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Newly sworn in, Louisiana’s governor calls for special session to draw new congressional map

In World
January 09, 2024

BATON ROUGE, La. (AP) — In his first hours in office, Louisiana Gov. Jeff Landry on Monday called a redistricting special session, giving lawmakers the opportunity to draw and replace the state’s current congressional map that a federal judge said violates the Voting Rights Act by diluting the power of Black voters.

Landry, a Republican, assumed office at noon on Monday and only a few hours later issued an executive order for a special session, calling lawmakers back to the Capitol from Jan. 15 to Jan. 23. But the session looks to go beyond just tackling Louisiana’s congressional map, with the governor issuing a list of other issues to address, including redrawing state Supreme Court districts and moving away from Louisiana’s current open primary election system to a closed one.

“The courts have mandated that the state of Louisiana redraw our congressional districts,” Landry said in a press release. “Redistricting is a state legislative function. That is why today, I followed the court order and made the call to convene the legislature of Louisiana into a special session on redistricting.”

Louisiana’s current GOP-drawn map, which was used in the November congressional election, has white majorities in five of six districts — despite Black people accounting for one-third of the state’s population. Another mostly Black district could deliver a second congressional seat to Democrats in the red state.

Officials have until Jan. 30 to pass new congressional boundaries, with a second majority-minority district. If they do not meet the deadline, a district court will hold a trial and “decide on a plan for the 2024 elections,” according to the U.S. Court of Appeals for the Fifth District court’s order in November.

Whether or not lawmakers will agree upon and advance a map remains to be determined. However, if they do, the new political boundaries could still be challenged in court.

Louisiana is among the list of states still wrangling over congressional districts after the U.S. Supreme Court in June ruled that Alabama had violated the Voting Rights Act. The battle over Louisiana’s congressional boundaries has played out in the legislative chambers and in court for more than a year and a half.

Democrats argue that the map discriminates against Black voters and that there should be two majority-minority districts. Republicans say the map is fair and argue that Black populations in the state are too dispersed to be united into a second majority-Black district. Baton Rouge-based U.S. District Judge Shelly Dick agreed with civil rights groups’ arguments and struck down Louisiana’s map for violating the Voting Rights Act in June.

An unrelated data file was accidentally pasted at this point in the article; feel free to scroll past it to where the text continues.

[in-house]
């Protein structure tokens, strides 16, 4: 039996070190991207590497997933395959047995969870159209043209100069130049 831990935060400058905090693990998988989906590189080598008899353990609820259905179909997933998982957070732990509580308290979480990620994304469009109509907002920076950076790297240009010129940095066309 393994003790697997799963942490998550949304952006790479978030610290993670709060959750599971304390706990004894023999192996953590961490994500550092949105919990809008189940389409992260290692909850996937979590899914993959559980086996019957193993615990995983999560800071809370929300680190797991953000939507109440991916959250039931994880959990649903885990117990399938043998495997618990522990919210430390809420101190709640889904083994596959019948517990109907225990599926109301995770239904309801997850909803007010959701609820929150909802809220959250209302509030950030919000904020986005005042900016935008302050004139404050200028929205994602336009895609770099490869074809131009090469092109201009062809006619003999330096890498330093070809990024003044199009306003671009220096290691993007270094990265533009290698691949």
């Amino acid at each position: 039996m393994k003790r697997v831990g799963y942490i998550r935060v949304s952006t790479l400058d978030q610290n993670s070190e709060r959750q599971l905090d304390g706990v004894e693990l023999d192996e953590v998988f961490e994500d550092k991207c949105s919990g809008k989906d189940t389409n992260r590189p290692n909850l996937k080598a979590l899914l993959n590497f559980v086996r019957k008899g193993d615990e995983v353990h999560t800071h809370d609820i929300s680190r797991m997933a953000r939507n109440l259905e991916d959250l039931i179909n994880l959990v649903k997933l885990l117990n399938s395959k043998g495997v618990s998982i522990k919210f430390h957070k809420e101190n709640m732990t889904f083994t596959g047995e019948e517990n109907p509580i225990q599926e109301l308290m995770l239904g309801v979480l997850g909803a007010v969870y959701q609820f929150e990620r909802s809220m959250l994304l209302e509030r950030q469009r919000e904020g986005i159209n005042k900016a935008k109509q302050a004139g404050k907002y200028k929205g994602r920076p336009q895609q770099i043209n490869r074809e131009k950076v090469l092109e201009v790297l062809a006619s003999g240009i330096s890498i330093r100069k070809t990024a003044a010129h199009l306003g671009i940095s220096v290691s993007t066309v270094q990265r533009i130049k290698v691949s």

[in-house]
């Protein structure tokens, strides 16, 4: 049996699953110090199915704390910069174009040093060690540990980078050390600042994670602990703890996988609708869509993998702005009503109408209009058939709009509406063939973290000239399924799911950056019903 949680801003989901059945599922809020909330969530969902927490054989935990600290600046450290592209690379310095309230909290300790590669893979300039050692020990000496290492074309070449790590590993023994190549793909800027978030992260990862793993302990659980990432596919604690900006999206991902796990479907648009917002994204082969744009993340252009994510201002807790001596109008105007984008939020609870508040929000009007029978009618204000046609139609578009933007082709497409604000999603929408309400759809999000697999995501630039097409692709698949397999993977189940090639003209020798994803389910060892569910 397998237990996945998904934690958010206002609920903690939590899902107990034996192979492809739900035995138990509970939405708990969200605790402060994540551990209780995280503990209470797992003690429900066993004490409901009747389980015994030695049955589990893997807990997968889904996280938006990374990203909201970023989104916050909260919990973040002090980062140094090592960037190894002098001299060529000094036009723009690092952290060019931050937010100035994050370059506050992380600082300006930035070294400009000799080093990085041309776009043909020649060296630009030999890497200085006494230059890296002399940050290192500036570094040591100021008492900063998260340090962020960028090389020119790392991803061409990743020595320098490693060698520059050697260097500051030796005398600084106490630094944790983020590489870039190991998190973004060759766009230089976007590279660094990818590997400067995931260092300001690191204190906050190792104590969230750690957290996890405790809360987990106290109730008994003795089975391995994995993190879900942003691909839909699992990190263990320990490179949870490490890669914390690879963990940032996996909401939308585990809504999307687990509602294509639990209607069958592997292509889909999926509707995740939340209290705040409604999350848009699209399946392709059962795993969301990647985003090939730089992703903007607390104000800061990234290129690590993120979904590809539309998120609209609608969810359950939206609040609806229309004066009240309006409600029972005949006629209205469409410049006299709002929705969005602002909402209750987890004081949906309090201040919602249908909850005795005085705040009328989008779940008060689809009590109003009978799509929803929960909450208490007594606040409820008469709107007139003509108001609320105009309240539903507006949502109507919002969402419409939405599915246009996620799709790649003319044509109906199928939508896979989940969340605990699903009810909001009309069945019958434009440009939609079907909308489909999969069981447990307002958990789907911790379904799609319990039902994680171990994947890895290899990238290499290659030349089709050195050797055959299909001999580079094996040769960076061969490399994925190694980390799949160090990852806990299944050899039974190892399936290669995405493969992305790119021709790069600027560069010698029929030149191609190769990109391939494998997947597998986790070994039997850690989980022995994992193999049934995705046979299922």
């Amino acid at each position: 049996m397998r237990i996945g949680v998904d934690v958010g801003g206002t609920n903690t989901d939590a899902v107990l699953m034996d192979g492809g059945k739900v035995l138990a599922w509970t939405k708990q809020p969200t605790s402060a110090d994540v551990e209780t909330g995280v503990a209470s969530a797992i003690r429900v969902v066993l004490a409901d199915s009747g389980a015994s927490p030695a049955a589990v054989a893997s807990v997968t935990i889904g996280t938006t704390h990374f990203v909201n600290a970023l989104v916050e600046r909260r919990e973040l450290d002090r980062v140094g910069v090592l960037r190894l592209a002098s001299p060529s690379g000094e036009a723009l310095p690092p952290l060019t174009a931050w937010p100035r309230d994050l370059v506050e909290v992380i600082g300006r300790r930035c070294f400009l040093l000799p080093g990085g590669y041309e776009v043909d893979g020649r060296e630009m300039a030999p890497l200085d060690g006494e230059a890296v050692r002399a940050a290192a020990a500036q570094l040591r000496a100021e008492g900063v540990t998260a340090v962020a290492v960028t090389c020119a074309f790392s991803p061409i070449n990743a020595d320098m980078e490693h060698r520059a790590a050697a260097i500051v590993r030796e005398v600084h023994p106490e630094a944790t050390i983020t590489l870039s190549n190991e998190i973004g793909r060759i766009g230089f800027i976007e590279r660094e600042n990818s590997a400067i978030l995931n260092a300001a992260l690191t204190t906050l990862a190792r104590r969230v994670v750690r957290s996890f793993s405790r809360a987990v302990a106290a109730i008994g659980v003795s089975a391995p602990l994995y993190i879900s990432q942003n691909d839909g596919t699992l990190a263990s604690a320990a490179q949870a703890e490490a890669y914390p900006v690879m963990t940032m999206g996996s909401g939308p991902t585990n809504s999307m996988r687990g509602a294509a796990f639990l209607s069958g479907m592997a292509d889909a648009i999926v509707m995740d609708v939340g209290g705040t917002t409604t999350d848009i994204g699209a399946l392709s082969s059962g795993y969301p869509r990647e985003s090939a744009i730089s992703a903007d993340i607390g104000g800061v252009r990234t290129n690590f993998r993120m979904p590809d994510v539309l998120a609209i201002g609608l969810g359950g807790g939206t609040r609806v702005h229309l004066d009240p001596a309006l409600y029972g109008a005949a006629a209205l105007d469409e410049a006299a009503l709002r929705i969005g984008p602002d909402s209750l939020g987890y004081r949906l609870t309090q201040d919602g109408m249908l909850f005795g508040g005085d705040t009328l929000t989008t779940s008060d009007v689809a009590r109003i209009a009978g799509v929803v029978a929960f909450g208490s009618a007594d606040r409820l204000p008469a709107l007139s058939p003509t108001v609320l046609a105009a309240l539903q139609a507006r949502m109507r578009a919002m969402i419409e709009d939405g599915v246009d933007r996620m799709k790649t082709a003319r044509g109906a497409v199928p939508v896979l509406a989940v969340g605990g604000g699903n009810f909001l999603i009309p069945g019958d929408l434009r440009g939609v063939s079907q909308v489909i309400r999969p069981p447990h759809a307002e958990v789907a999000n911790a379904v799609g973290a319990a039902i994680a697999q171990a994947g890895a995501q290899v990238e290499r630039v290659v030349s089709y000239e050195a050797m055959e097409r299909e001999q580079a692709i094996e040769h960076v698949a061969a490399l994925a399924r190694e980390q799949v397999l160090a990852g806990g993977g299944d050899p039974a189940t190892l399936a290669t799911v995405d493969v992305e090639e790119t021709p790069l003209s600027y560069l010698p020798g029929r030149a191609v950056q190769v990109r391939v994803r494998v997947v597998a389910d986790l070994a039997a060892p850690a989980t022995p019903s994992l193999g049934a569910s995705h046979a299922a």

Dick said in her ruling that “evidence of Louisiana’s long and ongoing history of voting-related discrimination weighs heavily in favor of Plaintiffs.” Dick, a President Barack Obama appointee, ordered that the map be redrawn to include a second majority-Black district, before it is sent to a federal New Orleans appeals court.

In November, the U.S. Court of Appeals for the Fifth District set the Jan. 15 deadline to complete the new map. Dick granted a two-week extension.

Louisiana’s congressional boundaries aren’t the only ones that will be discussed during the special session.

In December, a majority of justices on the Louisiana Supreme Court sent a letter to Landry asking that lawmakers also consider redrawing the court’s districts, saying that its been 25 years since their districts have been redrawn and calling for a second majority Black district, WDSU-TV reported.

Landry supports a second majority-Black district among the Supreme Court’s seven seats, reported The Times-Picayune/The New Orleans Advocate.

Also on the special session docket are items that could change how elections are conducted, including moving away from the state’s open primary election system, known as a ‘jungle primary’ in which candidates of all party affiliations are on the same ballot. In a closed primary system, each party has its own primary election with the winning Democrat and Republican moving on to face each other.

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